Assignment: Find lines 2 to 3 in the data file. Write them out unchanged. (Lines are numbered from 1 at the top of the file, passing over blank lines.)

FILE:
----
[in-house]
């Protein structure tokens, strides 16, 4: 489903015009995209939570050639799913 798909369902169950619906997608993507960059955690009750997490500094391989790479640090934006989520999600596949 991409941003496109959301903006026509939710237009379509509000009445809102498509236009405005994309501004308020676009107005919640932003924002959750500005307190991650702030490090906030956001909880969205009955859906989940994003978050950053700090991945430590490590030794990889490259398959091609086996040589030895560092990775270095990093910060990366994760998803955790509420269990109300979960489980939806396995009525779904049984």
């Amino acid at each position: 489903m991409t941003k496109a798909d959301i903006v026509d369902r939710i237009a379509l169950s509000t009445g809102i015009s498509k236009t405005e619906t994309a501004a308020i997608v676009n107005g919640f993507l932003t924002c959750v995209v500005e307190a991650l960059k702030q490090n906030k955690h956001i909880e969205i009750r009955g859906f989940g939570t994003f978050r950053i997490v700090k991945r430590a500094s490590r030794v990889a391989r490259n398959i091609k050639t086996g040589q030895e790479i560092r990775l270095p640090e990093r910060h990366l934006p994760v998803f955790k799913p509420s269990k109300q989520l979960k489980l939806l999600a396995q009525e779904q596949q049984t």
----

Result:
């Protein structure tokens, strides 16, 4: 489903015009995209939570050639799913 798909369902169950619906997608993507960059955690009750997490500094391989790479640090934006989520999600596949 991409941003496109959301903006026509939710237009379509509000009445809102498509236009405005994309501004308020676009107005919640932003924002959750500005307190991650702030490090906030956001909880969205009955859906989940994003978050950053700090991945430590490590030794990889490259398959091609086996040589030895560092990775270095990093910060990366994760998803955790509420269990109300979960489980939806396995009525779904049984």
């Amino acid at each position: 489903m991409t941003k496109a798909d959301i903006v026509d369902r939710i237009a379509l169950s509000t009445g809102i015009s498509k236009t405005e619906t994309a501004a308020i997608v676009n107005g919640f993507l932003t924002c959750v995209v500005e307190a991650l960059k702030q490090n906030k955690h956001i909880e969205i009750r009955g859906f989940g939570t994003f978050r950053i997490v700090k991945r430590a500094s490590r030794v990889a391989r490259n398959i091609k050639t086996g040589q030895e790479i560092r990775l270095p640090e990093r910060h990366l934006p994760v998803f955790k799913p509420s269990k109300q989520l979960k489980l939806l999600a396995q009525e779904q596949q049984t």